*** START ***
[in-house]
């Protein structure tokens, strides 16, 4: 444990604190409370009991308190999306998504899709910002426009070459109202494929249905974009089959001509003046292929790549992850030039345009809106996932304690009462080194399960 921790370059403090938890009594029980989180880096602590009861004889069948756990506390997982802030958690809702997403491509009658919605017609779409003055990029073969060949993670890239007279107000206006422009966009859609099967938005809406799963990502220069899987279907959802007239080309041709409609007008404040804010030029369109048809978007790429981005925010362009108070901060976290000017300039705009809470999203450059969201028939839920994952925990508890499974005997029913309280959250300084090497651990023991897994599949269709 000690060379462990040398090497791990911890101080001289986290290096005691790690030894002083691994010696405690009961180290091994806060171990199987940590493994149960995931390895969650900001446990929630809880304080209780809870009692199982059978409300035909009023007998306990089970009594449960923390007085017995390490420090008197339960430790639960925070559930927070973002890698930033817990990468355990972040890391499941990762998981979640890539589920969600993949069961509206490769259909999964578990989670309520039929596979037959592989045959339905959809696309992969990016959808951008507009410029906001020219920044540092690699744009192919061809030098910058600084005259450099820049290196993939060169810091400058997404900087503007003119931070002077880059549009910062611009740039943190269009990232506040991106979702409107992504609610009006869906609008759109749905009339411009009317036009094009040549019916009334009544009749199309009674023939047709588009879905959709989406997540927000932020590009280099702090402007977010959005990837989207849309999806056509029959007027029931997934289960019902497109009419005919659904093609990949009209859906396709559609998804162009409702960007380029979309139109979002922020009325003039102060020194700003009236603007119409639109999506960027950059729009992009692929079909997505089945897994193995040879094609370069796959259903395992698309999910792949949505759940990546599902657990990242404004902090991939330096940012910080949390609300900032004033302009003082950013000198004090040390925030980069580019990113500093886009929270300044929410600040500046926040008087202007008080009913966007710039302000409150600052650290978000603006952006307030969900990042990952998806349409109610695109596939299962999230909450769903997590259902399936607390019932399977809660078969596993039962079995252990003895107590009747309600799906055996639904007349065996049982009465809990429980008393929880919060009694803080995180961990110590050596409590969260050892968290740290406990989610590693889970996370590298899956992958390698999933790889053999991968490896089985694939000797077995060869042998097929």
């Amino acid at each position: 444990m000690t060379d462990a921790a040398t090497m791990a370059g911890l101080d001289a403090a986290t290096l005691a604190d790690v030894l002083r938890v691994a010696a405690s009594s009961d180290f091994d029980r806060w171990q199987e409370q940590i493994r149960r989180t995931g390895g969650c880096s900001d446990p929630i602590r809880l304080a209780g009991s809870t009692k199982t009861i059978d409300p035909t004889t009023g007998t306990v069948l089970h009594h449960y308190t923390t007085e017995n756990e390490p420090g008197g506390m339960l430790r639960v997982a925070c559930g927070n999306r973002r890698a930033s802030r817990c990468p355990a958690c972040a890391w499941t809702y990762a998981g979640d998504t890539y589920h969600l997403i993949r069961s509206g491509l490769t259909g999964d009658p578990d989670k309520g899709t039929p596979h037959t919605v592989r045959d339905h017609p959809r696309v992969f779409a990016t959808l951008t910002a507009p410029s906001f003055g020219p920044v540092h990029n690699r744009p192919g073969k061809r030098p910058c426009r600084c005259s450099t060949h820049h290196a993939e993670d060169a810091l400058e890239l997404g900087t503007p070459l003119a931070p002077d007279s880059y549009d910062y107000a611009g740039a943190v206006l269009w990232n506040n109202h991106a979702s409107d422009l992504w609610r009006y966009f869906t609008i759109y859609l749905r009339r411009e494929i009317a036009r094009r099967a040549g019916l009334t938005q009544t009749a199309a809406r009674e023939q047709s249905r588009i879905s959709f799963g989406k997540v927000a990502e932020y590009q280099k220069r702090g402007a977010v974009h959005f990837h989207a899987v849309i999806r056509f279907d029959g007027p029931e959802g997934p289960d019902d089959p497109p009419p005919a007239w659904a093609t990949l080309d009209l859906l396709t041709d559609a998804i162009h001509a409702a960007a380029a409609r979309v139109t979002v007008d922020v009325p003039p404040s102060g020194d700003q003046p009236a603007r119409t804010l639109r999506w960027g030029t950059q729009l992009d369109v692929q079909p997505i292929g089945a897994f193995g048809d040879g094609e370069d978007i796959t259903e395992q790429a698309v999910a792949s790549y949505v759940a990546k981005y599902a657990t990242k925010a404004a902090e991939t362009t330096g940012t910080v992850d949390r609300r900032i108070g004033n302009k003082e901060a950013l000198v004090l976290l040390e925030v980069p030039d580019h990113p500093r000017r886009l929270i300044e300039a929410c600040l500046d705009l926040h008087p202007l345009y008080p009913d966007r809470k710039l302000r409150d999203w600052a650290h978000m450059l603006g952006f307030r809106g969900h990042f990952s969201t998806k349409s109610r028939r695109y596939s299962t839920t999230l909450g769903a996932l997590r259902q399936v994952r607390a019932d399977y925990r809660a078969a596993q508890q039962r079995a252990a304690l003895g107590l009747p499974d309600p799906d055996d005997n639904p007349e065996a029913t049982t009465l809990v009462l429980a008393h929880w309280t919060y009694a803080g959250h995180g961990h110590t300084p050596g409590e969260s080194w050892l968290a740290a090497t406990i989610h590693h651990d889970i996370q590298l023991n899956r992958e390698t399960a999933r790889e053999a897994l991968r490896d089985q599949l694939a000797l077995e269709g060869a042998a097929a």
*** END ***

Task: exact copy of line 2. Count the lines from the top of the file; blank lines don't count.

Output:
């Protein structure tokens, strides 16, 4: 444990604190409370009991308190999306998504899709910002426009070459109202494929249905974009089959001509003046292929790549992850030039345009809106996932304690009462080194399960 921790370059403090938890009594029980989180880096602590009861004889069948756990506390997982802030958690809702997403491509009658919605017609779409003055990029073969060949993670890239007279107000206006422009966009859609099967938005809406799963990502220069899987279907959802007239080309041709409609007008404040804010030029369109048809978007790429981005925010362009108070901060976290000017300039705009809470999203450059969201028939839920994952925990508890499974005997029913309280959250300084090497651990023991897994599949269709 000690060379462990040398090497791990911890101080001289986290290096005691790690030894002083691994010696405690009961180290091994806060171990199987940590493994149960995931390895969650900001446990929630809880304080209780809870009692199982059978409300035909009023007998306990089970009594449960923390007085017995390490420090008197339960430790639960925070559930927070973002890698930033817990990468355990972040890391499941990762998981979640890539589920969600993949069961509206490769259909999964578990989670309520039929596979037959592989045959339905959809696309992969990016959808951008507009410029906001020219920044540092690699744009192919061809030098910058600084005259450099820049290196993939060169810091400058997404900087503007003119931070002077880059549009910062611009740039943190269009990232506040991106979702409107992504609610009006869906609008759109749905009339411009009317036009094009040549019916009334009544009749199309009674023939047709588009879905959709989406997540927000932020590009280099702090402007977010959005990837989207849309999806056509029959007027029931997934289960019902497109009419005919659904093609990949009209859906396709559609998804162009409702960007380029979309139109979002922020009325003039102060020194700003009236603007119409639109999506960027950059729009992009692929079909997505089945897994193995040879094609370069796959259903395992698309999910792949949505759940990546599902657990990242404004902090991939330096940012910080949390609300900032004033302009003082950013000198004090040390925030980069580019990113500093886009929270300044929410600040500046926040008087202007008080009913966007710039302000409150600052650290978000603006952006307030969900990042990952998806349409109610695109596939299962999230909450769903997590259902399936607390019932399977809660078969596993039962079995252990003895107590009747309600799906055996639904007349065996049982009465809990429980008393929880919060009694803080995180961990110590050596409590969260050892968290740290406990989610590693889970996370590298899956992958390698999933790889053999991968490896089985694939000797077995060869042998097929």